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See Napoli, then die

I'm Italian: more than Italian, I'm Neapolitan. I belong to a culture made by the flavour of espresso coffee coming from the kitchen of my parents' house at 7 a.m and the sea storming on the rocks right in front of my balcony. My mom shouting from the living room when Sunday's lunch is ready: a ragù sauce that has been cooked for seven hours, my dad reading a newspaper on his armchair while sipping limoncello after dinner.

Topless children with bruised knees, on summer afternoons, playing soccer in the street, the sound of music heard from every apartment downtown, Renato Carosone still lives in the lanes of Napoli, and his immortal notes are part of the soul of the city.

Pizza margherita for lunch, after school. Never have pizza outside Naples, because that's where Pizza was born and the Pizza makers, in the historical district, know secrets that have been passed from father to son, and use magical water that has washed a million different faces from all over the world. Because Italians have the blood of greeks, arabians, germans, of french and spanish and the languages of those populations have become our local dialects in a mixture of words that make only sense to the ones who speak them. 

Clothes hanging from the balconies give the narrow streets all the colors of the rainbow and women talking to each other from one window to the other in those dialects make sure that silence never happens.

Life is slow, down here:  walking in Mergellina, with the sea on your right and the Vesuvius rising up from it, in its majesty and splendor, collecting memories of myths and legends of the people that have been here along the centuries, you can sit on the rocks, by the beach, and drink iced beer while eating hot salty tarallo cookies. The sun is warm all year round in Napoli. Postcards can be admired from here: the bay with its wonderful islands depicted in blue, white, green, orange.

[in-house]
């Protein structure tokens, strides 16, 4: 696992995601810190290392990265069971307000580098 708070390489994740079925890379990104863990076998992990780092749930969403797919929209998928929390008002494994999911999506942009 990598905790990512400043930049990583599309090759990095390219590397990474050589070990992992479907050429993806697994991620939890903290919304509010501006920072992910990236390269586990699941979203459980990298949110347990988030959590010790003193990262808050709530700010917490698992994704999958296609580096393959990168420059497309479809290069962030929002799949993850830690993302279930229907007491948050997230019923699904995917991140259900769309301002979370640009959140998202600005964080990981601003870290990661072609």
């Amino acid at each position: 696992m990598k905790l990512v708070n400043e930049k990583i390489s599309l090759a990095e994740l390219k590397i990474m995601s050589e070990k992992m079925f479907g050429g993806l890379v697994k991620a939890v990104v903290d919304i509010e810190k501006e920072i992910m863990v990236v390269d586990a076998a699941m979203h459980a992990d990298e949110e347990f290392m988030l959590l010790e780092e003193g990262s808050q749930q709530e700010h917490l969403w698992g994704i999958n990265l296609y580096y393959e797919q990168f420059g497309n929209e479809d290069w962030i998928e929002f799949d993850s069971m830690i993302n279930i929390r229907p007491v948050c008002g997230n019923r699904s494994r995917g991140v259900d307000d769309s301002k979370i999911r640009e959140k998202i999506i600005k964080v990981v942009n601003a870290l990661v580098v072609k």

See Napoli, then you can die, because you know you'll have enjoyed one of the most beautiful pieces of land, in the world. Come here with your heart and mind open, because you will see the darkness of the night walking hand in hand with the brightest sunshines, from Forcella neighborhood to Piazza del Plebiscito, you'll have the luck to observe every possible contradiction, therefore keep your eyes wide and get carried away.

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Grazie!

That was a lovely, evocative piece! - Thank you, Ombretta! I lived in Italy, but further north (Florence and Modena) about 20 years ago, but only spent one day in Napoli - would love to go back, and your writing has made me want to, even more.

P.S. Does your name means: 'Little Shadow of God'? - If so, what a beautiful name!

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Thank you very much, I've

Thank you very much, I've lived 1 year in Modena myself, but then HAD to go back to my South :) My name means Little Shadow of God indeed!

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Rainbows

Dear Ombretta,

"Clothes hanging from the balconies give the narrow streets all the colors of the rainbow and women talking to each other from one window to the other in those dialects make sure that silence never happens."

What a beautiful image, among the many you evoke!

Warm Regards,

Mariette

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Thank you Mariette

Thank you Mariette